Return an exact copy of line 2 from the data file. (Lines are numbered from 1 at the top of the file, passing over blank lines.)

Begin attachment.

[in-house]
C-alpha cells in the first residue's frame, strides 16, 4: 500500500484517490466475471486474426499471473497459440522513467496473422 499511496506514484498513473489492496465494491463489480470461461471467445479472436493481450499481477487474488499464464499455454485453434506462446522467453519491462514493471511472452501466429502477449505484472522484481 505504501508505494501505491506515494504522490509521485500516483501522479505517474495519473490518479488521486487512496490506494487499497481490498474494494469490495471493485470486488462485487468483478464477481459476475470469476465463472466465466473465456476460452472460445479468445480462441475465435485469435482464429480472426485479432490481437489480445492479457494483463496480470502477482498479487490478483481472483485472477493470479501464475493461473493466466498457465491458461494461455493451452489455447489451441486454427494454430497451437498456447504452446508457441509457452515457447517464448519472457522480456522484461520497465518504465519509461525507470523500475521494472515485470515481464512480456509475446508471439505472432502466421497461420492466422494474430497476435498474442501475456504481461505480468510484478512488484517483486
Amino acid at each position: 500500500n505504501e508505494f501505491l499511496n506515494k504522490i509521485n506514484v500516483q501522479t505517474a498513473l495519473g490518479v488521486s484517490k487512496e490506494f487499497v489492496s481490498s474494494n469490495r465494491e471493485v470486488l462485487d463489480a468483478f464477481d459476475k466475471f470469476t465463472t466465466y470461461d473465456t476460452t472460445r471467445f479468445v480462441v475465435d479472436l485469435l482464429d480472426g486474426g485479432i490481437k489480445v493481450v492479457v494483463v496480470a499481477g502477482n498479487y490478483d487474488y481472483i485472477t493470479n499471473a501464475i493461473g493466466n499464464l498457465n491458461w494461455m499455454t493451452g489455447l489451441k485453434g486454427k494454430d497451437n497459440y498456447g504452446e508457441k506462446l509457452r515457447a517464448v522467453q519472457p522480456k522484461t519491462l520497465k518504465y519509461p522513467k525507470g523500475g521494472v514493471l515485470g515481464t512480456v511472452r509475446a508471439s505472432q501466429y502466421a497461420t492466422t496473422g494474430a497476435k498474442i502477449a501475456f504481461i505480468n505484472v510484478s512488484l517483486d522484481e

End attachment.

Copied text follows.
C-alpha cells in the first residue's frame, strides 16, 4: 500500500484517490466475471486474426499471473497459440522513467496473422 499511496506514484498513473489492496465494491463489480470461461471467445479472436493481450499481477487474488499464464499455454485453434506462446522467453519491462514493471511472452501466429502477449505484472522484481 505504501508505494501505491506515494504522490509521485500516483501522479505517474495519473490518479488521486487512496490506494487499497481490498474494494469490495471493485470486488462485487468483478464477481459476475470469476465463472466465466473465456476460452472460445479468445480462441475465435485469435482464429480472426485479432490481437489480445492479457494483463496480470502477482498479487490478483481472483485472477493470479501464475493461473493466466498457465491458461494461455493451452489455447489451441486454427494454430497451437498456447504452446508457441509457452515457447517464448519472457522480456522484461520497465518504465519509461525507470523500475521494472515485470515481464512480456509475446508471439505472432502466421497461420492466422494474430497476435498474442501475456504481461505480468510484478512488484517483486